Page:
Tyrese Maxey

Potential Lottery Pick Tyrese Maxey Declares For Draft

Kentucky guard Tyrese Maxey has declared for the NBA draft, per ESPN’s Malika Andrews. The freshman joins fellow Wildcats guard Ashton Hagans, who has also entered the 2020 draft class. Maxey tells Evan Daniels of 247Sports.com that he intends to forgo his remaining eligibility and keep his name in the draft.

“I felt like now that I’ve gone through the process of college and played for a great coach (John Calipari) and I feel like he has prepared me to declare the Draft and move on to the next level,” Maxey said to Daniels.

Maxey was Kentucky’s third-leading scorer in 2019/20, averaging 14.0 PPG in 31 games (34.5 MPG), to go along with 4.3 RPG and 3.2 APG. He recorded a shooting line of .427/.292/.833.

ESPN has Maxey ranked eighth overall on its big board, projecting him to be a versatile two-way combo guard at the NBA level. According to Jonathan Givony, Maxey is an “instinctive scorer who excels in transition” and is very physical defensively, though his shot selection and decision-makers are considered “works in progress.”

Knicks To Target Scoring Point Guard In 2020 Draft?

With the Knicks‘ playoff chances for 2019/20 essentially dead, the team has its eye on the 2020 draft class. And according to Marc Berman of The New York Post, the Knicks’ scouting staff has been informed that the top priority for the club’s lottery pick is a scoring point guard.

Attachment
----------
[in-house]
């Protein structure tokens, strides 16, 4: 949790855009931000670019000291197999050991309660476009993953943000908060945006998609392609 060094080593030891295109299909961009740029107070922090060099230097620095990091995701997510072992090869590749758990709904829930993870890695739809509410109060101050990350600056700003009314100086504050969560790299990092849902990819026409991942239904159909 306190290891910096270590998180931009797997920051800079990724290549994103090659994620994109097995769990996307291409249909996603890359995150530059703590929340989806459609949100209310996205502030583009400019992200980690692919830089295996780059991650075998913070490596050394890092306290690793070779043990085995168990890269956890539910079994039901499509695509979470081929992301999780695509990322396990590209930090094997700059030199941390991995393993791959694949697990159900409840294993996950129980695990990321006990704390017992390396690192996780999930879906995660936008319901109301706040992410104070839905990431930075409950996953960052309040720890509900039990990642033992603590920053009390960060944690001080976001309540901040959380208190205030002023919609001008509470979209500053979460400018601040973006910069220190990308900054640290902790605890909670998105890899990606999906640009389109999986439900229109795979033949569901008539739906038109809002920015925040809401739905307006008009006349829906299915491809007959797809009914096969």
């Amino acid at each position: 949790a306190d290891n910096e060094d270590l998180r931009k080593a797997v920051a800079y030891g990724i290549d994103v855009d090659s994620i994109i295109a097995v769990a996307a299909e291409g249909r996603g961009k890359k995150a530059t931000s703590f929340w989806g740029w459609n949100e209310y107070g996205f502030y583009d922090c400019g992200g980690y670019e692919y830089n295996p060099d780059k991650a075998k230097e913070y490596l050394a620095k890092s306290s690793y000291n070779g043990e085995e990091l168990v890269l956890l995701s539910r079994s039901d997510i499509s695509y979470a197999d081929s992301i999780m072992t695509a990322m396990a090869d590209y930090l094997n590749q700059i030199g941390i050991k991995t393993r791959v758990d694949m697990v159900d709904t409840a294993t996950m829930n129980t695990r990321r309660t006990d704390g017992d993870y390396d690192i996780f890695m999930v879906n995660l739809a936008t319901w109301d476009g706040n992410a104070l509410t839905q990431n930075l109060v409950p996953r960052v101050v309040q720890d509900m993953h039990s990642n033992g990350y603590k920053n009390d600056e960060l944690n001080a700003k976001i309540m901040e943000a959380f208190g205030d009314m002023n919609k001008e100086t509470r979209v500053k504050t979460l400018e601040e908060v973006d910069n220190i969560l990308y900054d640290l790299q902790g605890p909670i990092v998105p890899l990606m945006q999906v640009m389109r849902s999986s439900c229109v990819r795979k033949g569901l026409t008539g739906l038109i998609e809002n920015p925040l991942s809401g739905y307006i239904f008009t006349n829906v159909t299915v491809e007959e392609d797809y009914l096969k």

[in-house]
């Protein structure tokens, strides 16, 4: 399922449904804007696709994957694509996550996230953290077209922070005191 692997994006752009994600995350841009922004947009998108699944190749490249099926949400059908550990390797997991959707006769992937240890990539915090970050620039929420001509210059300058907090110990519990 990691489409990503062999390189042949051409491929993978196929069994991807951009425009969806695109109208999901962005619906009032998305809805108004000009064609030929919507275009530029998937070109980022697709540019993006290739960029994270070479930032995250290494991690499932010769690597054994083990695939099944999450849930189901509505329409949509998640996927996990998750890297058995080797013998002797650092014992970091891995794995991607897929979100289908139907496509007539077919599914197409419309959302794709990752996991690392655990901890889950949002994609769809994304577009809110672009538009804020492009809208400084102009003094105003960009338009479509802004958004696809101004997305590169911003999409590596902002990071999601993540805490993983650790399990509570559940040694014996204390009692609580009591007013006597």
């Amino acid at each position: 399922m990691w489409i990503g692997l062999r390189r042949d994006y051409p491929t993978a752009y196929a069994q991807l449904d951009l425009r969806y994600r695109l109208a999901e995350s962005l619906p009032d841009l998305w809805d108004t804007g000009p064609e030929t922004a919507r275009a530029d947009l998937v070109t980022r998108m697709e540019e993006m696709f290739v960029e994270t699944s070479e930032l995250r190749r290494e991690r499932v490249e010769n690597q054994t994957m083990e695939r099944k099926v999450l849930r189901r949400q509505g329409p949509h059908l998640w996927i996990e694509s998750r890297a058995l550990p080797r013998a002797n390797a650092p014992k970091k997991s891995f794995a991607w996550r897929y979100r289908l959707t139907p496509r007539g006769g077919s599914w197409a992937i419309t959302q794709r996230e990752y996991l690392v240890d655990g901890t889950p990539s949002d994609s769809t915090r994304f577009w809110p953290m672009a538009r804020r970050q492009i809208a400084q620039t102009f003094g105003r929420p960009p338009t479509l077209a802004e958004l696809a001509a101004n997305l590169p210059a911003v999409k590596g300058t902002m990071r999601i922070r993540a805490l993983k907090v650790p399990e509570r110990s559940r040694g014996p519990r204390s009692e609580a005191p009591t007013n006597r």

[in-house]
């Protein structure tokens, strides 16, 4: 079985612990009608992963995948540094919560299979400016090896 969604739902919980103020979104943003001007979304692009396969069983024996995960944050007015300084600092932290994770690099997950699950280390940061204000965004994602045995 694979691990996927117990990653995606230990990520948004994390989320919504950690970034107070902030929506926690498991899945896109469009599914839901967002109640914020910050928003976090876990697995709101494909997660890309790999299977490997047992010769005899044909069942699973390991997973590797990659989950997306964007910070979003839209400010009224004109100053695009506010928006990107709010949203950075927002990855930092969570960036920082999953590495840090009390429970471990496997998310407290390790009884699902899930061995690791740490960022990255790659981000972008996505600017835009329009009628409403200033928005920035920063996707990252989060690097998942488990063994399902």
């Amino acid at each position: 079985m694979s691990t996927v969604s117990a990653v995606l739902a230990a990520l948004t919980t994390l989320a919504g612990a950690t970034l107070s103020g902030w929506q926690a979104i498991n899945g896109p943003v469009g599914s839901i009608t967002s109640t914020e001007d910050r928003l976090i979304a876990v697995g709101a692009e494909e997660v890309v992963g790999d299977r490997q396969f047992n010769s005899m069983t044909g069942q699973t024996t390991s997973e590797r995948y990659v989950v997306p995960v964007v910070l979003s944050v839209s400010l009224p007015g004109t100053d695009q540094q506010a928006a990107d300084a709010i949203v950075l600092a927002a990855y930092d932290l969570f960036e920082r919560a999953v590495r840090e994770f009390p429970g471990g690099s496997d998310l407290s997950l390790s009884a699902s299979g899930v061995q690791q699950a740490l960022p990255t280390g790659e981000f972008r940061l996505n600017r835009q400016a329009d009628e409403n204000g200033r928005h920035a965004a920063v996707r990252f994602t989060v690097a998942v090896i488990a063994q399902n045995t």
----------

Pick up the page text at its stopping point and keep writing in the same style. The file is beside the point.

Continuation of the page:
Despite using their 2017 lottery selection on Frank Ntilikina and acquiring former top-10 picks such as Elfrid Payton and Dennis Smith Jr., the Knicks have been unable to secure a long-term answer at the point guard spot in recent years. It remains to be seen whether New York will find its answer in this year’s draft, but there should be some options, especially if the team remains in position to pick in the top half of the lottery.

Berman singles out LaMelo Ball as one possible target, noting that Leon Rose was expected to be Ball’s agent at CAA before Rose agreed to become the Knicks’ next president of basketball operations. Cole Anthony (UNC), Tyrese Haliburton (Iowa State), Tyrese Maxey (Kentucky), and Killian Hayes (France) are other young guards who figure to be on the Knicks’ radar on draft day, says Berman. All those players are projected to come off the board between No. 4 (Ball) and No. 12 (Hayes) in ESPN’s latest mock draft (Insider link).

With the Knicks’ front office in a transition period, it can be tricky to know what to make of reports like these, since it’s unclear whether they reflect the preferences of interim head of basketball operations Scott Perry or incoming head of basketball operations Rose.

However, Berman writes that the Knicks’ aggressive pursuit of D’Angelo Russell at this month’s trade deadline was under Rose’s “consultation,” which suggests the veteran agent has had a voice in the front office even before he finishes tying up loose ends at CAA and officially joins the franchise. Russell, of course, would have perfectly fit the description of a scoring point guard.